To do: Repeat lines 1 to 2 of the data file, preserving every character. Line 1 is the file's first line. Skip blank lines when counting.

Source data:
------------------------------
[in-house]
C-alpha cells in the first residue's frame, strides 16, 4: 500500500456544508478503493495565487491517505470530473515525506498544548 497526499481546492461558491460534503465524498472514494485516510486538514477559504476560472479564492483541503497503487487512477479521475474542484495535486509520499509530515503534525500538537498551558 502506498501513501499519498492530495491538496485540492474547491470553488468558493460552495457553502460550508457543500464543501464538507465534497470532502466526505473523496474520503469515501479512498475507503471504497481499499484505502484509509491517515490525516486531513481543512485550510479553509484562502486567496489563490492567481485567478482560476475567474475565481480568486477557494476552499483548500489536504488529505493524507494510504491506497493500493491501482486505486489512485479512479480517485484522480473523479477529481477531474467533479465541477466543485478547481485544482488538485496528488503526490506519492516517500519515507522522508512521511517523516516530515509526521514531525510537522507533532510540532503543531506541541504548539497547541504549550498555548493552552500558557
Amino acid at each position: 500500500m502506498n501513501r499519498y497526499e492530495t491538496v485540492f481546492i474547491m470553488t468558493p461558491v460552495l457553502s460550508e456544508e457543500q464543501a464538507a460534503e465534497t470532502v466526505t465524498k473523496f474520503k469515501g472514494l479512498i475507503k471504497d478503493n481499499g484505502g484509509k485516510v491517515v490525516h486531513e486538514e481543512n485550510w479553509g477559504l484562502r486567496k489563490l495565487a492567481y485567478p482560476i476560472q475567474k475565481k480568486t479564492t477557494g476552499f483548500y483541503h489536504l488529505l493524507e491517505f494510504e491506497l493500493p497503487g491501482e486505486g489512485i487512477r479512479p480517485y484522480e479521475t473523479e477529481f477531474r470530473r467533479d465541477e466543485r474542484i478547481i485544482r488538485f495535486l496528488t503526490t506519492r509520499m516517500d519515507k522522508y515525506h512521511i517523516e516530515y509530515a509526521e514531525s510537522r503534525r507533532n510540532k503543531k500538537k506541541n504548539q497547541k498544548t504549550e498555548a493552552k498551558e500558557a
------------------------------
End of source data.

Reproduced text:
[in-house]
C-alpha cells in the first residue's frame, strides 16, 4: 500500500456544508478503493495565487491517505470530473515525506498544548 497526499481546492461558491460534503465524498472514494485516510486538514477559504476560472479564492483541503497503487487512477479521475474542484495535486509520499509530515503534525500538537498551558 502506498501513501499519498492530495491538496485540492474547491470553488468558493460552495457553502460550508457543500464543501464538507465534497470532502466526505473523496474520503469515501479512498475507503471504497481499499484505502484509509491517515490525516486531513481543512485550510479553509484562502486567496489563490492567481485567478482560476475567474475565481480568486477557494476552499483548500489536504488529505493524507494510504491506497493500493491501482486505486489512485479512479480517485484522480473523479477529481477531474467533479465541477466543485478547481485544482488538485496528488503526490506519492516517500519515507522522508512521511517523516516530515509526521514531525510537522507533532510540532503543531506541541504548539497547541504549550498555548493552552500558557